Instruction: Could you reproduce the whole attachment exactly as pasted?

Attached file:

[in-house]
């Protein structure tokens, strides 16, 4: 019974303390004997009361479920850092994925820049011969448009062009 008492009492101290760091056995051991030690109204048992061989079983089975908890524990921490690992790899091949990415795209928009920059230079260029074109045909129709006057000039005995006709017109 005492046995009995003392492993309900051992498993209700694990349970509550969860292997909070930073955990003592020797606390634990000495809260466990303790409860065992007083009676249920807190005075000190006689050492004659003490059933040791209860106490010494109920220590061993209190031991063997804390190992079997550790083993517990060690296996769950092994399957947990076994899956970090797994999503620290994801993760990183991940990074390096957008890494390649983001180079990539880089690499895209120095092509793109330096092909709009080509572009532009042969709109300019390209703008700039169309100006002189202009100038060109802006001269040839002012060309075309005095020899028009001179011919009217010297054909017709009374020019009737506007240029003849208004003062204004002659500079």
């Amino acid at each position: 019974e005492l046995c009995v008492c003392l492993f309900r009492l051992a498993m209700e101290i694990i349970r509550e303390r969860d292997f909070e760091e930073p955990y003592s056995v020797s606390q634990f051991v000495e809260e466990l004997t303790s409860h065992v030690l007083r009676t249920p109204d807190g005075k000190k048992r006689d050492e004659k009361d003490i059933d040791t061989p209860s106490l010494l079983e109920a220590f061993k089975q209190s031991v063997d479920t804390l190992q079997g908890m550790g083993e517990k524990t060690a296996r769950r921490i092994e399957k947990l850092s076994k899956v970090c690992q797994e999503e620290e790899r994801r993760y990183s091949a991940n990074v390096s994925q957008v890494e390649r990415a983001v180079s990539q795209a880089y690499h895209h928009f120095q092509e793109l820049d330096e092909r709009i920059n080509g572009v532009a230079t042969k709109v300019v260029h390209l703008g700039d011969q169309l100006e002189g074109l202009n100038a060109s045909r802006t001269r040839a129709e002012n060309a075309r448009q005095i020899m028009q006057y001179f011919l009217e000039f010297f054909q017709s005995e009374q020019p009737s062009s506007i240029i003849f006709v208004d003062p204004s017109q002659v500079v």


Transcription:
[in-house]
């Protein structure tokens, strides 16, 4: 019974303390004997009361479920850092994925820049011969448009062009 008492009492101290760091056995051991030690109204048992061989079983089975908890524990921490690992790899091949990415795209928009920059230079260029074109045909129709006057000039005995006709017109 005492046995009995003392492993309900051992498993209700694990349970509550969860292997909070930073955990003592020797606390634990000495809260466990303790409860065992007083009676249920807190005075000190006689050492004659003490059933040791209860106490010494109920220590061993209190031991063997804390190992079997550790083993517990060690296996769950092994399957947990076994899956970090797994999503620290994801993760990183991940990074390096957008890494390649983001180079990539880089690499895209120095092509793109330096092909709009080509572009532009042969709109300019390209703008700039169309100006002189202009100038060109802006001269040839002012060309075309005095020899028009001179011919009217010297054909017709009374020019009737506007240029003849208004003062204004002659500079």
């Amino acid at each position: 019974e005492l046995c009995v008492c003392l492993f309900r009492l051992a498993m209700e101290i694990i349970r509550e303390r969860d292997f909070e760091e930073p955990y003592s056995v020797s606390q634990f051991v000495e809260e466990l004997t303790s409860h065992v030690l007083r009676t249920p109204d807190g005075k000190k048992r006689d050492e004659k009361d003490i059933d040791t061989p209860s106490l010494l079983e109920a220590f061993k089975q209190s031991v063997d479920t804390l190992q079997g908890m550790g083993e517990k524990t060690a296996r769950r921490i092994e399957k947990l850092s076994k899956v970090c690992q797994e999503e620290e790899r994801r993760y990183s091949a991940n990074v390096s994925q957008v890494e390649r990415a983001v180079s990539q795209a880089y690499h895209h928009f120095q092509e793109l820049d330096e092909r709009i920059n080509g572009v532009a230079t042969k709109v300019v260029h390209l703008g700039d011969q169309l100006e002189g074109l202009n100038a060109s045909r802006t001269r040839a129709e002012n060309a075309r448009q005095i020899m028009q006057y001179f011919l009217e000039f010297f054909q017709s005995e009374q020019p009737s062009s506007i240029i003849f006709v208004d003062p204004s017109q002659v500079v």